Mount Tambora is rumbling Sept 19, 2011 18:59:15 GMT
Post by bixaorellana on Sept 19, 2011 18:59:15 GMT
Text below is extracted from an Associated Press story. Click on text to read the full article and to see related photos.
Villagers living on Tambora have heard since they were young how the mountain they call home once blew apart in the largest eruption ever recorded — an 1815 event widely forgotten outside their region — killing 90,000 people and blackening skies on the other side of the globe.
Aside from a few minor bursts in steam in the 1960s, the mountain has been quiet for much of the last 200 years.
Gede Suantika of the government’s Center for Volcanology said activity first picked up in April, with the volcanic quakes jumping from less than five a month to more than 200.
“It also started spewing ash and smoke into the air, sometimes as high as 1,400 meters (4,600 feet),” he said. “That’s something I’ve never seen it do before.”
The April 1815 eruption of Tambora left a crater 11 kilometers (7 miles) wide and 1 kilometer (half a mile) deep, spewing an estimated 400 million tons of sulfuric gases into the atmosphere and leading to “the year without summer” in the U.S. and Europe.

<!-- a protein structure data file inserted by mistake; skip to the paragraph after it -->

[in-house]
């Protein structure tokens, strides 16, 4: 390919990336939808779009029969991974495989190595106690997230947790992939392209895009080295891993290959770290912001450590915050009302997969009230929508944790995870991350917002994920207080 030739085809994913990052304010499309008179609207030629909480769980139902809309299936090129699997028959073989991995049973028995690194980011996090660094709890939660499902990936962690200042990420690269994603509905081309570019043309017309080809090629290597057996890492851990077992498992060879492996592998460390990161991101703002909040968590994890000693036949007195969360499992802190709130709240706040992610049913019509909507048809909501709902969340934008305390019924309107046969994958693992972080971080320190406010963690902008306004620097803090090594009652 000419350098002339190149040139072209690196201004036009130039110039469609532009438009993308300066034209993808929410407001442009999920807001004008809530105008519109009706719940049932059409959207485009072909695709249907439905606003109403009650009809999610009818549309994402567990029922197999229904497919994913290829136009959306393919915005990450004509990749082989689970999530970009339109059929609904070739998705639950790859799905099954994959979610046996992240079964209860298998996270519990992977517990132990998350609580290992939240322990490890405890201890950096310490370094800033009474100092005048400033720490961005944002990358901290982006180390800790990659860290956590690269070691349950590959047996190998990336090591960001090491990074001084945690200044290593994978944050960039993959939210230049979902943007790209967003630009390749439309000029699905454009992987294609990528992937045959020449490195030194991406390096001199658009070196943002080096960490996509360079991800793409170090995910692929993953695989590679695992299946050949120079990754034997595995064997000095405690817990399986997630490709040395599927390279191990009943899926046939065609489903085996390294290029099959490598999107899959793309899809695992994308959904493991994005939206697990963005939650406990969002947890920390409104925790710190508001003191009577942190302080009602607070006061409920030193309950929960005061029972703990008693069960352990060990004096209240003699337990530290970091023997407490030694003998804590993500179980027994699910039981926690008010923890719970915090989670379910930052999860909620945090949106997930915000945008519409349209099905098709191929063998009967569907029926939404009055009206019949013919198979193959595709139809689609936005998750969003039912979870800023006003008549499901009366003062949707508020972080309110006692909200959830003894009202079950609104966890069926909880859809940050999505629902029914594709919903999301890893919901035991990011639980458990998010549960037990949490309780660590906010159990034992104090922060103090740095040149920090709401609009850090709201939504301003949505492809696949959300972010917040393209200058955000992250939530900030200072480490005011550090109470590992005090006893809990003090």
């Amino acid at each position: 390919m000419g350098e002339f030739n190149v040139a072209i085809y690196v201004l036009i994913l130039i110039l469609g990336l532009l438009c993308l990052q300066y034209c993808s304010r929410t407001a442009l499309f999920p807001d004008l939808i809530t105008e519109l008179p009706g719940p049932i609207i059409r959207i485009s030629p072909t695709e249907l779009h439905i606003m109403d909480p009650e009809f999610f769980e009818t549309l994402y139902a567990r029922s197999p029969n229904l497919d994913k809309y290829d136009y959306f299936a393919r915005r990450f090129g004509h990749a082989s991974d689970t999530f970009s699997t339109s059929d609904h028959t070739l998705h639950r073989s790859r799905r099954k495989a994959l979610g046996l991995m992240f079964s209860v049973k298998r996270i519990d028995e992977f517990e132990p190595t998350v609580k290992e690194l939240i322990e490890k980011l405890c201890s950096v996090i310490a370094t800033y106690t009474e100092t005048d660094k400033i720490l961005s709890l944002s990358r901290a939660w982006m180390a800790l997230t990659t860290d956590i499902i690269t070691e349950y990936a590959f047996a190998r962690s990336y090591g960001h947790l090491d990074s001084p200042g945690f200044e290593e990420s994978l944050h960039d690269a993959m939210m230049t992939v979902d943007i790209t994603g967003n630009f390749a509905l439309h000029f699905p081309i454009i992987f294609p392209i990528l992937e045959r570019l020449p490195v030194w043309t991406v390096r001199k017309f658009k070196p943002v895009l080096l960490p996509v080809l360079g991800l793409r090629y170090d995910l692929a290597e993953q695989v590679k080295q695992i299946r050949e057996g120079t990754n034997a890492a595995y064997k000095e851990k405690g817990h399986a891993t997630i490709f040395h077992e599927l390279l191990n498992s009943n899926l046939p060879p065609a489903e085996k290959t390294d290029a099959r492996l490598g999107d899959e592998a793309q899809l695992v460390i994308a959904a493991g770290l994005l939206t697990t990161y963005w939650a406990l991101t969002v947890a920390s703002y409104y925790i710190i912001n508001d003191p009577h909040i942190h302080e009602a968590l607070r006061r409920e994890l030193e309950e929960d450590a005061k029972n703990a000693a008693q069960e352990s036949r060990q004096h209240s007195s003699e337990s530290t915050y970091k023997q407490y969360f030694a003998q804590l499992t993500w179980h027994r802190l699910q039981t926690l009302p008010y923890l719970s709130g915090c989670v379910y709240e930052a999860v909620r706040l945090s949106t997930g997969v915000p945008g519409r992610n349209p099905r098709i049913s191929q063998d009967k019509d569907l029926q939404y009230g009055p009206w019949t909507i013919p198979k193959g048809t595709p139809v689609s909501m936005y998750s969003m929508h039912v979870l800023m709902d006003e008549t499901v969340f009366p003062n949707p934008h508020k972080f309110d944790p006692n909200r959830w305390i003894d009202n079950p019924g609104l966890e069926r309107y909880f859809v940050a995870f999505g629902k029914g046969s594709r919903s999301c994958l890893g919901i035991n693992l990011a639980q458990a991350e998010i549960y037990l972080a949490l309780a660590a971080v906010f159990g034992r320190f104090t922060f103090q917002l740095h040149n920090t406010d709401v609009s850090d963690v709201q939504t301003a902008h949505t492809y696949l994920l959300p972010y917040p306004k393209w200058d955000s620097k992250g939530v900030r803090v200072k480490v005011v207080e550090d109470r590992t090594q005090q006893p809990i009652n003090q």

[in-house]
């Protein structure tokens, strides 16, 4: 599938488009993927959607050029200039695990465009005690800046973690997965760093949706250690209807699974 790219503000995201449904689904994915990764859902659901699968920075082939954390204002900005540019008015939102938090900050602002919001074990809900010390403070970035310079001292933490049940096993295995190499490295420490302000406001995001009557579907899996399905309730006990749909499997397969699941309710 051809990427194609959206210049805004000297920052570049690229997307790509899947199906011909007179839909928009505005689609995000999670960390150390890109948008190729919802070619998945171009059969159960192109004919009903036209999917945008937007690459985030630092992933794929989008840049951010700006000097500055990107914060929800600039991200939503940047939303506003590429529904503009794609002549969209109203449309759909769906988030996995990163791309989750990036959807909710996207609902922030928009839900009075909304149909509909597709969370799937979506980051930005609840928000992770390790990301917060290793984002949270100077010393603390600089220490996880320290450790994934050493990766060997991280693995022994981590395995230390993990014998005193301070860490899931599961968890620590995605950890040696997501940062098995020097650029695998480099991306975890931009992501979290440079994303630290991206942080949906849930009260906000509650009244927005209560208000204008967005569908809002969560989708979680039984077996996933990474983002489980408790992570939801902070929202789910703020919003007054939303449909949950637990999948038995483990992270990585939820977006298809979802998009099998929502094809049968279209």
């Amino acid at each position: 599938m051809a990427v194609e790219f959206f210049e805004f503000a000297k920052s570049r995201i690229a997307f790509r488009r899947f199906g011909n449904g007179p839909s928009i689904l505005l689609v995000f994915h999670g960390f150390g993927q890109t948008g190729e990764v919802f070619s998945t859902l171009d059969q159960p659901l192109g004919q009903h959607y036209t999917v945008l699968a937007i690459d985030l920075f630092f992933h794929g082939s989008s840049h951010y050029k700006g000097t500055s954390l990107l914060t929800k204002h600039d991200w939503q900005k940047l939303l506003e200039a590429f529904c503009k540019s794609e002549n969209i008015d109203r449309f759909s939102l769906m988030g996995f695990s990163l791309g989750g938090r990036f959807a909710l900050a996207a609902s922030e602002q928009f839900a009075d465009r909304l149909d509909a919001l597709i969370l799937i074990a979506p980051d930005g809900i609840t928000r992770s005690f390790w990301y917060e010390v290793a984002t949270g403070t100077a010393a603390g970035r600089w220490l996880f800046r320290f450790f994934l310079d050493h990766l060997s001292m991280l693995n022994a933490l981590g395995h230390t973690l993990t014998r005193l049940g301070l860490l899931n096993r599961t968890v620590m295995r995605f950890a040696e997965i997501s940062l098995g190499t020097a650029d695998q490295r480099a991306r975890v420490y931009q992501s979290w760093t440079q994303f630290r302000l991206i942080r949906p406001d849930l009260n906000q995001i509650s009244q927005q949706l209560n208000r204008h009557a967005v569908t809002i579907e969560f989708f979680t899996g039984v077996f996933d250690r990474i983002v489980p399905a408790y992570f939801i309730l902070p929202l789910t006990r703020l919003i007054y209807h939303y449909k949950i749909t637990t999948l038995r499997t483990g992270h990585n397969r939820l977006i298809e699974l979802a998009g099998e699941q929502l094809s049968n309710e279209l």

It was 10 times more powerful than Indonesia’s much better-known Krakatoa blast of 1883 — history’s second deadliest. But it doesn’t share the same international renown, because the only way news spread across the oceans at the time was by slowboat, said Tambora researcher Indyo Pratomo.
In contrast, Krakatoa’s eruption occurred just as the telegraph became popular, turning it into the first truly global news event.
Little was known about Tambora’s global impact until the 1980s, when Greenland ice core samples — which can be read much like tree rings — revealed an astonishing concentration of sulfur at the layer dating back to 1816.
Gases had combined with water vapor to form fine droplets of acid that remained for years in the atmosphere, circling the earth and reflecting some of the solar radiation back into space.
Temperatures worldwide plummetted, causing crops to fail and leading to massive starvation.
Farmers on the northeastern coast of the U.S. reported snow well into July.
More in-depth article here